Boston Federal Reserve President Warns US Still In Recession Despite Job Gains


Job creation in the US improved in recent months, but a full recovery likely won’t happen until the COVID-19 pandemic is under control and a safe and workable vaccine is widely available, according to Boston Federal Reserve President Eric Rosengren.

The US Department of Labor reported in September of 2020 that around 1.4 million additional jobs were created in August, pushing the unemployment rate down to 8.4 percent from a high of nearly 15 percent in April. 

Despite the significant improvement, however, Rosengren warned that the US is still in a “very significant recession” and that there is still a long way to go before the country sees a completely normalized market.

Rosengren also said that the retail and hospitality sectors, which were hard-hit by the pandemic due to government-imposed restrictions, saw significant gains in recent months, but both sectors still have a long way to go before returning to pre-COVID levels.

Meanwhile, credit rating agency Fitch Ratings pointed out that employment remains suppressed in several states: Alaska, Hawaii, Illinois, Kentucky, Nevada, New Jersey, and New York. The New York City-based firm said these states saw the biggest drop in employment during the first three months of the pandemic and have seen a slower recovery in recent months.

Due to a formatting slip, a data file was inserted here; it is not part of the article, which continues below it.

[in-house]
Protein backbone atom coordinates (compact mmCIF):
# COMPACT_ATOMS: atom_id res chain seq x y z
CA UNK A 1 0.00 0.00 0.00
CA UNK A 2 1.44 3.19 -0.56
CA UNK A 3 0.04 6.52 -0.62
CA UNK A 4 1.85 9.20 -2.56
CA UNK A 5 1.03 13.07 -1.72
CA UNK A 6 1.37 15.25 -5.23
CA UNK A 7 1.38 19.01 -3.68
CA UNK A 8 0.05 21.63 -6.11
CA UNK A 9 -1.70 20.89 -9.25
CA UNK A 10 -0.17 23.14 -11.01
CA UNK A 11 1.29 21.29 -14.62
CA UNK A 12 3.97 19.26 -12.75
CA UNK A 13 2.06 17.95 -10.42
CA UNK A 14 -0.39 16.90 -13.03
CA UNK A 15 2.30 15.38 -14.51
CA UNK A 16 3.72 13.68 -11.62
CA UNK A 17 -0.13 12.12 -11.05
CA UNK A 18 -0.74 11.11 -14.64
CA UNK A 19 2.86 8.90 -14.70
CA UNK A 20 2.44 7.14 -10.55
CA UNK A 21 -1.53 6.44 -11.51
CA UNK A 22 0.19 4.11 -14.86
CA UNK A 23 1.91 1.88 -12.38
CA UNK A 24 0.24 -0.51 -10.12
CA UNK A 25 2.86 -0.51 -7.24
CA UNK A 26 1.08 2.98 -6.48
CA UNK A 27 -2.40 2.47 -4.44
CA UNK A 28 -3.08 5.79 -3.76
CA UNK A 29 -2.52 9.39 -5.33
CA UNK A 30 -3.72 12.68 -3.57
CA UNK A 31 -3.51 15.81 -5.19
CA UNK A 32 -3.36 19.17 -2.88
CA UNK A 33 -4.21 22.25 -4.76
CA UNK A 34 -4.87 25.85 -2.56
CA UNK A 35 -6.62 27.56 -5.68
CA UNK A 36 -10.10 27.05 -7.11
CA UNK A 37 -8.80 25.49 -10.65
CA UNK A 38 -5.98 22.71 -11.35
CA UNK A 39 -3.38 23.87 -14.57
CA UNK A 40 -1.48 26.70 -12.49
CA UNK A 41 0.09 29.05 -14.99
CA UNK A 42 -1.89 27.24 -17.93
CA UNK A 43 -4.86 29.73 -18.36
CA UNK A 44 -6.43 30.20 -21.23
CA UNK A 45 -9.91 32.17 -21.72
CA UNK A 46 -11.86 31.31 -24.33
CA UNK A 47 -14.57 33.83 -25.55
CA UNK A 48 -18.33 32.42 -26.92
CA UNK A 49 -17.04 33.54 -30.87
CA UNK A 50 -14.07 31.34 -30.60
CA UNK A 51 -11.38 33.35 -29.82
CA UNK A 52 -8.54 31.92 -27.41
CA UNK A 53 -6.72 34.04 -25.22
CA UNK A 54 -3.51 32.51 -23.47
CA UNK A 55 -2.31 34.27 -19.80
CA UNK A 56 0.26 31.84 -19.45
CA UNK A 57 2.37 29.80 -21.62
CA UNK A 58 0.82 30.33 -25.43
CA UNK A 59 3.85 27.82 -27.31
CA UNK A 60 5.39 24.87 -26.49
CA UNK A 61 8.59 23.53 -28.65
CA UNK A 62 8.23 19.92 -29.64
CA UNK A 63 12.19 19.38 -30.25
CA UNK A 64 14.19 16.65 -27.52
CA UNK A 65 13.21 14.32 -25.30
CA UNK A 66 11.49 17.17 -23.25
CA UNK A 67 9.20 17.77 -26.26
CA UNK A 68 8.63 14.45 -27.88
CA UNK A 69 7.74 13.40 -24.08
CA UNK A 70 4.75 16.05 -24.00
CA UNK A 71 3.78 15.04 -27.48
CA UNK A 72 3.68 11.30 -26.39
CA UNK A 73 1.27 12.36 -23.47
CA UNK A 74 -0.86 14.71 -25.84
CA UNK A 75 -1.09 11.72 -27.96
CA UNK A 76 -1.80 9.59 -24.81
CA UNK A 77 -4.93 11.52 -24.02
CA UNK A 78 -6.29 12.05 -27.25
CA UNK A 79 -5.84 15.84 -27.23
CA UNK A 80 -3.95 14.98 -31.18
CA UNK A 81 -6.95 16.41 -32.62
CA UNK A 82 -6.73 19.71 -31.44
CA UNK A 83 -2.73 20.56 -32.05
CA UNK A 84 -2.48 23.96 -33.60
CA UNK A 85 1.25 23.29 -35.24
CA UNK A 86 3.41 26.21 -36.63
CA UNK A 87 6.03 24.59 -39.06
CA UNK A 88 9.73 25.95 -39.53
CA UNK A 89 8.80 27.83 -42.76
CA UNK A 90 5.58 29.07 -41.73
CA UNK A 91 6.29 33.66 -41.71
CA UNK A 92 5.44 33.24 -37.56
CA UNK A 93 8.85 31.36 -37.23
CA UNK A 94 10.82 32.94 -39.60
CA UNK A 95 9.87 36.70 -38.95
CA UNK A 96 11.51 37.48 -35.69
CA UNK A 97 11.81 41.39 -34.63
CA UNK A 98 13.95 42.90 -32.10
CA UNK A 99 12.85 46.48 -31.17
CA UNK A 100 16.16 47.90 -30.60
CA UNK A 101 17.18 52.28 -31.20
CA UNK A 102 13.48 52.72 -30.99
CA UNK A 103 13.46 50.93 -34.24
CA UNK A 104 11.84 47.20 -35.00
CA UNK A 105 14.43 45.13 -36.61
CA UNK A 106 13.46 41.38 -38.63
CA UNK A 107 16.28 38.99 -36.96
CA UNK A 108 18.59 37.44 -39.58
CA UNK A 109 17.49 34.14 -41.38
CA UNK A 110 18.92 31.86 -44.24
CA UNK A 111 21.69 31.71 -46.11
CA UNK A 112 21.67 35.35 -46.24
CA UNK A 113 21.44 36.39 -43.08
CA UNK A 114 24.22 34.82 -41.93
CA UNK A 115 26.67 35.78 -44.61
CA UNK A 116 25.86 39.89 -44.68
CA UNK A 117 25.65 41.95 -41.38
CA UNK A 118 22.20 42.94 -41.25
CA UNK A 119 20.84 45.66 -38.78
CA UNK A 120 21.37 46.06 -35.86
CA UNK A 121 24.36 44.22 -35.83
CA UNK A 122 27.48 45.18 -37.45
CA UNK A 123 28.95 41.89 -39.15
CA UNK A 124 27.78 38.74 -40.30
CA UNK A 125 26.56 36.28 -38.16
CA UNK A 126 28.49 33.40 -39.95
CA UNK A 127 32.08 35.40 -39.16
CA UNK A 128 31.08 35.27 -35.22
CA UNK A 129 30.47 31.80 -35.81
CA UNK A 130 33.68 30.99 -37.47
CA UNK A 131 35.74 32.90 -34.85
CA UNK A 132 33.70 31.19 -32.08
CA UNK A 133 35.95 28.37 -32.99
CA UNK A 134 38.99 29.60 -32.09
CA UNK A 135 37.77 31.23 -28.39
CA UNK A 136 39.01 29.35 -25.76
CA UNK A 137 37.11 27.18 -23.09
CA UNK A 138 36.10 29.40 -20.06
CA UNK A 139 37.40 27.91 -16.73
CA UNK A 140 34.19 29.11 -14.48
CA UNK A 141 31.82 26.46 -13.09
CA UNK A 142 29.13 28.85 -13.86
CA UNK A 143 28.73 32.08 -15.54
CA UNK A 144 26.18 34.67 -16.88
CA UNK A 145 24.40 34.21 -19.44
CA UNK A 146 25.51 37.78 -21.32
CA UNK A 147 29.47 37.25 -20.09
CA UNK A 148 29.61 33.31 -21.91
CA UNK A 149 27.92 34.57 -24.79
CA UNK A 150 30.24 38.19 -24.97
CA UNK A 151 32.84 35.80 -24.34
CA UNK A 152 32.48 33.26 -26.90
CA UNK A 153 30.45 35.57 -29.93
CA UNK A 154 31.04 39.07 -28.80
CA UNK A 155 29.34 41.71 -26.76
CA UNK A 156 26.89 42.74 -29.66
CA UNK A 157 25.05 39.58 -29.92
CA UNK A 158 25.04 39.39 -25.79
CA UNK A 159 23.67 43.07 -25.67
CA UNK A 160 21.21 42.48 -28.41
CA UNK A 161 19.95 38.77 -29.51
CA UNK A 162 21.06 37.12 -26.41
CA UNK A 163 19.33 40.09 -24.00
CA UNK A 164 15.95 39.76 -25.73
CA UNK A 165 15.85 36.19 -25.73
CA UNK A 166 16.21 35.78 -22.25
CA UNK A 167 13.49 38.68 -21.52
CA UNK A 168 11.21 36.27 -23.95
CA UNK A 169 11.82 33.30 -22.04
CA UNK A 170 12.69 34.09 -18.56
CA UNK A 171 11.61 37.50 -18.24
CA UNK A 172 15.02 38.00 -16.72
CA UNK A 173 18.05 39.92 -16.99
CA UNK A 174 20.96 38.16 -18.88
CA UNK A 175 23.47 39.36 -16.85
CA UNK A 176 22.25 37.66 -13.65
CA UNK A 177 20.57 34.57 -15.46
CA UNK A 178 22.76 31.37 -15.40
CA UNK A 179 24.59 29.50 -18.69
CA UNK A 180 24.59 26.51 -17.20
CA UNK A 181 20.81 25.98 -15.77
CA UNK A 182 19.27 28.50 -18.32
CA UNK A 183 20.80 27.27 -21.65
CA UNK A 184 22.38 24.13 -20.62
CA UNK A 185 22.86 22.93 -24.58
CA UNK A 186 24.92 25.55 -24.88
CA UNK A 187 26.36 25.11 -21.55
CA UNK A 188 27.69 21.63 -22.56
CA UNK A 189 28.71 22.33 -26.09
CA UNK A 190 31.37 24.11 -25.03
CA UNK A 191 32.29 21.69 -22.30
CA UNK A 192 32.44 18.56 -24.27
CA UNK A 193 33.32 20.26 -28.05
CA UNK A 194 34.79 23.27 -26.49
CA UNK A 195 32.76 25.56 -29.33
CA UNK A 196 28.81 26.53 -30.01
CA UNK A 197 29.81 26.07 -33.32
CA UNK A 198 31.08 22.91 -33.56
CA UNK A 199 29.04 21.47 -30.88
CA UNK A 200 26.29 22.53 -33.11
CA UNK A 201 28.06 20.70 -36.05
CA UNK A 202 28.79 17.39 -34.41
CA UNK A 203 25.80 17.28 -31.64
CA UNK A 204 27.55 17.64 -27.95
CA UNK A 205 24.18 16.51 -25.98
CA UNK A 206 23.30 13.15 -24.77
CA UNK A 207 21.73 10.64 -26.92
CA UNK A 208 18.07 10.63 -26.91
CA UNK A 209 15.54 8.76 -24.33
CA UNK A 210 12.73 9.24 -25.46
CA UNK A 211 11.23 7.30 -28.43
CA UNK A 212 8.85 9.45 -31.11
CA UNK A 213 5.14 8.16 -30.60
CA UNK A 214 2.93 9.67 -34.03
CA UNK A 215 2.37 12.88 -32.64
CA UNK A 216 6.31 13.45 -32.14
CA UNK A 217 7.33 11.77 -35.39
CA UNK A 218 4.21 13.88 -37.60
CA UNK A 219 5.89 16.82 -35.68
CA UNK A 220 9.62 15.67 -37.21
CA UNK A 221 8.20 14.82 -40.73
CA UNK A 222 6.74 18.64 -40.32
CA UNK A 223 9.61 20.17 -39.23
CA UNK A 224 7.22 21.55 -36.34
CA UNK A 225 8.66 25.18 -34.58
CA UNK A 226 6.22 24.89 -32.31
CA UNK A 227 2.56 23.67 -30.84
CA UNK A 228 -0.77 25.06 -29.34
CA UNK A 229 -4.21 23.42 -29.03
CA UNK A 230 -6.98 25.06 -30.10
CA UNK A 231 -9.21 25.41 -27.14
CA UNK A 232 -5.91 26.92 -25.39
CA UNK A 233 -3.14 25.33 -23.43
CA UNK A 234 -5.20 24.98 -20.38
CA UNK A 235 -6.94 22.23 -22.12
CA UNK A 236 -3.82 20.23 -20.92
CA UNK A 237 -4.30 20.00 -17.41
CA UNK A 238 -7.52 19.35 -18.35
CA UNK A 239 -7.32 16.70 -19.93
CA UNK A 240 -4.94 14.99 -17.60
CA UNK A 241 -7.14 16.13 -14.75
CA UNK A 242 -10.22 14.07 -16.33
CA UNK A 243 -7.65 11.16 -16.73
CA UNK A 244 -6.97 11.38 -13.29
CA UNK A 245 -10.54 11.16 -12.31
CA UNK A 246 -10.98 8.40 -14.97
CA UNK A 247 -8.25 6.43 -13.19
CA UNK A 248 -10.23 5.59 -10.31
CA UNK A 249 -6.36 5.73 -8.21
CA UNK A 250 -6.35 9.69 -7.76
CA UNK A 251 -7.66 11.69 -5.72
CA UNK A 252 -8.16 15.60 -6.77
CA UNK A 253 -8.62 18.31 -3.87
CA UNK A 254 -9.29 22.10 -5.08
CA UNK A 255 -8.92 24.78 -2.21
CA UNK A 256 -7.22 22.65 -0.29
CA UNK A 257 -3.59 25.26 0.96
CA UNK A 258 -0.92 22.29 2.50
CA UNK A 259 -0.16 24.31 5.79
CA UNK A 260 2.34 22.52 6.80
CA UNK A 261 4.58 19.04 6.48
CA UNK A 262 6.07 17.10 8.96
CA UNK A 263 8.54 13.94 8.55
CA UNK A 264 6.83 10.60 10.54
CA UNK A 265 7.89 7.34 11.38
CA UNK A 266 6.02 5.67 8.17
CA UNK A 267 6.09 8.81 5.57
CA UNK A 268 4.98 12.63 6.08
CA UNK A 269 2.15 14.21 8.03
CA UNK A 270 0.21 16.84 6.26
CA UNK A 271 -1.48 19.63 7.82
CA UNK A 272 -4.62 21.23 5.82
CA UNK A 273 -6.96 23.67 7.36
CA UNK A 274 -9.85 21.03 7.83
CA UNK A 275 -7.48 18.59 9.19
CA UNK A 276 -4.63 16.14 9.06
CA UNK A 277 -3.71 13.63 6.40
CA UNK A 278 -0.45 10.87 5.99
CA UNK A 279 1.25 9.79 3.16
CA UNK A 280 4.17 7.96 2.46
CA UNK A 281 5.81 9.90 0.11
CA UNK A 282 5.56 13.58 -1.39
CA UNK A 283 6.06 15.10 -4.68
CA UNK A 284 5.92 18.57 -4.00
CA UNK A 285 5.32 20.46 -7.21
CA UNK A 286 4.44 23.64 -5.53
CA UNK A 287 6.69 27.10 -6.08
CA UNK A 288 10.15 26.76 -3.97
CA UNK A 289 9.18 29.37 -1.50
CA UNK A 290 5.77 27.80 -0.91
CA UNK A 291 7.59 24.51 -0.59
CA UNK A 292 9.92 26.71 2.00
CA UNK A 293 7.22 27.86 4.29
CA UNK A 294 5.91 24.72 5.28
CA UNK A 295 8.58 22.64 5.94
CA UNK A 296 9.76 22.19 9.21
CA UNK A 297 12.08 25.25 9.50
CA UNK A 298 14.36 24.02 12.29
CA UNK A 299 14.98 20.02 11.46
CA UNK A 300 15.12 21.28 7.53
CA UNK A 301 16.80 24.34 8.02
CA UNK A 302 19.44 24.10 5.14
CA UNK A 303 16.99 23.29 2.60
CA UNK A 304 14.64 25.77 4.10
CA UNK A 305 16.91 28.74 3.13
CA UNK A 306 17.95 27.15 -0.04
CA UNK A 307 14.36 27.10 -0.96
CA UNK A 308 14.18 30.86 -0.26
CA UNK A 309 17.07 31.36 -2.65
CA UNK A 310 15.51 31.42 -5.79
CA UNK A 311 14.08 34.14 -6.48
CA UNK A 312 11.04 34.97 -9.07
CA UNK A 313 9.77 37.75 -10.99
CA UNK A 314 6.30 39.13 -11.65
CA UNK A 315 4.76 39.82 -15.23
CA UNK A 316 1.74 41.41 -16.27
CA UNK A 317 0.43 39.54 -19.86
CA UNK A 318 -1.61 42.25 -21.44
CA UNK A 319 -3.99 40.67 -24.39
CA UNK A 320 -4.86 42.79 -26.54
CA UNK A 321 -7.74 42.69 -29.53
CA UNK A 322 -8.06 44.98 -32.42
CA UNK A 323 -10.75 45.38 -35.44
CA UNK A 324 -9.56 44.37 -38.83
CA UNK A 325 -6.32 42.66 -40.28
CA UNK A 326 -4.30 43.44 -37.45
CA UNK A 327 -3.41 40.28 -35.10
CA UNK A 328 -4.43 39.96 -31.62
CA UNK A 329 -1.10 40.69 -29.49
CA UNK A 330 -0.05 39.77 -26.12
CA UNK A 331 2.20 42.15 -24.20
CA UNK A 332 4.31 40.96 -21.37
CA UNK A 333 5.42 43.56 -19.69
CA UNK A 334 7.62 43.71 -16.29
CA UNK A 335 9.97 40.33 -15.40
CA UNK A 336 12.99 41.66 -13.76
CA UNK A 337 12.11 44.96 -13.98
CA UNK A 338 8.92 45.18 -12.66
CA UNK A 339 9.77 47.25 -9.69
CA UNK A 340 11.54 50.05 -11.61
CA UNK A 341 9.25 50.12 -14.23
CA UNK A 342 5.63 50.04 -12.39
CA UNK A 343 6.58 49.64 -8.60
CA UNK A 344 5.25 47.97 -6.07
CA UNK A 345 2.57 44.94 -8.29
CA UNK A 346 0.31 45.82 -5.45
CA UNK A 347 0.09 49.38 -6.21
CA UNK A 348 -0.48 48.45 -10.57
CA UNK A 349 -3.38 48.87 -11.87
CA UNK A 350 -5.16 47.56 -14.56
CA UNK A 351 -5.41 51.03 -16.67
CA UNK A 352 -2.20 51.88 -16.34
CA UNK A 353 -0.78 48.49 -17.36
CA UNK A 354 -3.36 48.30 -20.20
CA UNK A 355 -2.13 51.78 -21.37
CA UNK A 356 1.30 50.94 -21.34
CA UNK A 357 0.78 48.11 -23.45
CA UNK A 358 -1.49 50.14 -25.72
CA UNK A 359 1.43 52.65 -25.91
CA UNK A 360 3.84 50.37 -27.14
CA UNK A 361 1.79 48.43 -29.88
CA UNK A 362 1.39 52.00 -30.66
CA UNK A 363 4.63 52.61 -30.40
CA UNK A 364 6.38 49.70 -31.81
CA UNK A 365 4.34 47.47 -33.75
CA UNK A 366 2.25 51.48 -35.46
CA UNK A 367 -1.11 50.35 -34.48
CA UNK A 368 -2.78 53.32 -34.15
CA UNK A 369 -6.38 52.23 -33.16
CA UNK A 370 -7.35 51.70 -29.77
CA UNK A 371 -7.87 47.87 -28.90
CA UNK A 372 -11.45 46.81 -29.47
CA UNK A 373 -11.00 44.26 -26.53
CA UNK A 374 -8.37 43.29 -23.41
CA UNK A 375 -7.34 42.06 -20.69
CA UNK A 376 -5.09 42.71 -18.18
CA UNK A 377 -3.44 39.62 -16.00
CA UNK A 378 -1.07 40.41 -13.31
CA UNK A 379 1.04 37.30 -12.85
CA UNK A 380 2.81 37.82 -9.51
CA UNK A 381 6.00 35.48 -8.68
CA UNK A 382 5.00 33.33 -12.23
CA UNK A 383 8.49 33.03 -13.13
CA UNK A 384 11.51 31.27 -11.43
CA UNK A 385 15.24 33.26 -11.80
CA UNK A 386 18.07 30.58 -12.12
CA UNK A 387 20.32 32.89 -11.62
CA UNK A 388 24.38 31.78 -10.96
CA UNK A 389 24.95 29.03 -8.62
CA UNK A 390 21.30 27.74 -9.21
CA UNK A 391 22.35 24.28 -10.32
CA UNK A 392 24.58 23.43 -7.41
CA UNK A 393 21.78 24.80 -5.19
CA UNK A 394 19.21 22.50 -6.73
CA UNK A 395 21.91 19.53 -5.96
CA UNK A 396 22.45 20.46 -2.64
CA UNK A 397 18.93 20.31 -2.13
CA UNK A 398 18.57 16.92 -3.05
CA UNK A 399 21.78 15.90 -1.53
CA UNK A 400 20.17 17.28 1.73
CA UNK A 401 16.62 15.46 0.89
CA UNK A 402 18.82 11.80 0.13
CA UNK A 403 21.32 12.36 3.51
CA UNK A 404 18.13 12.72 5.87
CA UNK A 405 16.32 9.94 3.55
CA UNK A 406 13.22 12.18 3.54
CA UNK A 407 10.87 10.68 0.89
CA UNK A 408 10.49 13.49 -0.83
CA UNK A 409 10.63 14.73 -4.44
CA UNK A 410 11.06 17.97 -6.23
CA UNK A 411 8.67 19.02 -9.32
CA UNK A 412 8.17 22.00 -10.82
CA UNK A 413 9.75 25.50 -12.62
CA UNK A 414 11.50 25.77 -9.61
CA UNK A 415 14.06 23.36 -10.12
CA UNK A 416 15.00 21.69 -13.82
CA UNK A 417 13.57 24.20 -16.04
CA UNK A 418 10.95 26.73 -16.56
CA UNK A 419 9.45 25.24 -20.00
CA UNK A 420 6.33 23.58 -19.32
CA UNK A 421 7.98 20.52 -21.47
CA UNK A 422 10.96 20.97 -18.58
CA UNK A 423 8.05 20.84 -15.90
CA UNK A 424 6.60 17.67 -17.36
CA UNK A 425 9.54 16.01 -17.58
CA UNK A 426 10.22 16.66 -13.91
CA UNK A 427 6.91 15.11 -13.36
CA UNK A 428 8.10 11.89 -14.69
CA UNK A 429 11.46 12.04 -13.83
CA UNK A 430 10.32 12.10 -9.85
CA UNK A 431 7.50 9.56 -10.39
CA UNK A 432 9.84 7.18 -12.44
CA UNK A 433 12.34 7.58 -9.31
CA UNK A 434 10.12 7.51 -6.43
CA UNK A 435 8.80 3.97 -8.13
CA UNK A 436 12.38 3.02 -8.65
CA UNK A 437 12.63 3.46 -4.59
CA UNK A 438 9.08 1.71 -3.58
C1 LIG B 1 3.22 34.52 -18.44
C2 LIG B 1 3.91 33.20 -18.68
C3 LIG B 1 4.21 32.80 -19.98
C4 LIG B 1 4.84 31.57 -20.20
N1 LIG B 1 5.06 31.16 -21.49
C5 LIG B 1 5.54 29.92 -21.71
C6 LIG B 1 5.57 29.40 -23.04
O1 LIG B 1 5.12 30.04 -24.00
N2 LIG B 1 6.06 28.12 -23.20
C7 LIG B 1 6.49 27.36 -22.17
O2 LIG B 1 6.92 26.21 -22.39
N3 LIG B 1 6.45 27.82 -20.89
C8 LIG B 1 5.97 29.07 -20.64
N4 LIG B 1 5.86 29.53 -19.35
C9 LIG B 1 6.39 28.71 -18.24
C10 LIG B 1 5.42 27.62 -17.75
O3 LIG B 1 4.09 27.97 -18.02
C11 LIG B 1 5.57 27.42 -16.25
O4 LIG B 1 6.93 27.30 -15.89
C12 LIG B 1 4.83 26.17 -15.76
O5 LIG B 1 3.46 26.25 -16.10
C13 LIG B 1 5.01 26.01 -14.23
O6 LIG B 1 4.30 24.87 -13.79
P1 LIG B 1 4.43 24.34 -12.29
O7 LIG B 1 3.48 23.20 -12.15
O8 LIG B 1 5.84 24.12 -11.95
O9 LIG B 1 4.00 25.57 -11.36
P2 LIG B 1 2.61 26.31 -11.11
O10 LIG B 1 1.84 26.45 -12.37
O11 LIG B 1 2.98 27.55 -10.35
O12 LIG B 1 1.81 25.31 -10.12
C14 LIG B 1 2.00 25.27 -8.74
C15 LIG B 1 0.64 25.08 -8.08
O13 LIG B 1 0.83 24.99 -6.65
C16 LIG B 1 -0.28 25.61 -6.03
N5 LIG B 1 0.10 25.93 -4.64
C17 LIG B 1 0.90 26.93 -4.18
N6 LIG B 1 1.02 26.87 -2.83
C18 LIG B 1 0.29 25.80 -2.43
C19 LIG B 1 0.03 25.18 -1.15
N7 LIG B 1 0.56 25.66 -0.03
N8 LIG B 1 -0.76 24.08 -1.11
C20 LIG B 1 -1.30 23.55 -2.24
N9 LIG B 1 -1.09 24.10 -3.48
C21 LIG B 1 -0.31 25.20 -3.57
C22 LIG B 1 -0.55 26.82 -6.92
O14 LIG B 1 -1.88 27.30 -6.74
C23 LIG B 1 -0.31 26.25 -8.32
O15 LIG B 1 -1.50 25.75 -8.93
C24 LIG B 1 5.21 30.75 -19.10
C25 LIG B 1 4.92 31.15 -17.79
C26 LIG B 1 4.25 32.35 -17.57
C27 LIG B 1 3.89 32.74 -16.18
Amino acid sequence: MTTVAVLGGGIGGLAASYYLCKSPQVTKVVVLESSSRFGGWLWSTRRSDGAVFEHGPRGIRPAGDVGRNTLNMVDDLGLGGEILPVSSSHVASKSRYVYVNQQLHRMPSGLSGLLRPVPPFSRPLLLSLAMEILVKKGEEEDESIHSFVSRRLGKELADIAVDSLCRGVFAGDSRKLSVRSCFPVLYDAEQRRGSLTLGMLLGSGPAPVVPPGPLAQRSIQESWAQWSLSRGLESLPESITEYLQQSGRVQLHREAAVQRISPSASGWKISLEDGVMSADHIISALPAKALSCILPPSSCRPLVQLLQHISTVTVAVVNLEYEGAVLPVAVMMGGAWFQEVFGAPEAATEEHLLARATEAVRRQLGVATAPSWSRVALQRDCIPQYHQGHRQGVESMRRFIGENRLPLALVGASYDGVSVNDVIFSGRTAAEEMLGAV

In addition to the leisure and hospitality industries, other sectors that saw significant job losses between February and July of 2020 include education and health, professional and business services, state and local government, trade, and transportation and utilities, representing 10 to 12 percent of job cuts during this period. Fitch warned that further layoffs in the public and private sectors are to be expected the longer it takes to get COVID-19 under control.

To help boost recovery, the Federal Reserve implemented various lending and liquidity programs and anchored short-term interest rates close to zero. Fed officials also rolled out a revised policy that will keep rates low until the unemployment rate falls below the present levels.

Some market participants also believe the Fed will be introducing specific metrics to be achieved before it can raise rates, but Rosengren said that this is unlikely in the near future.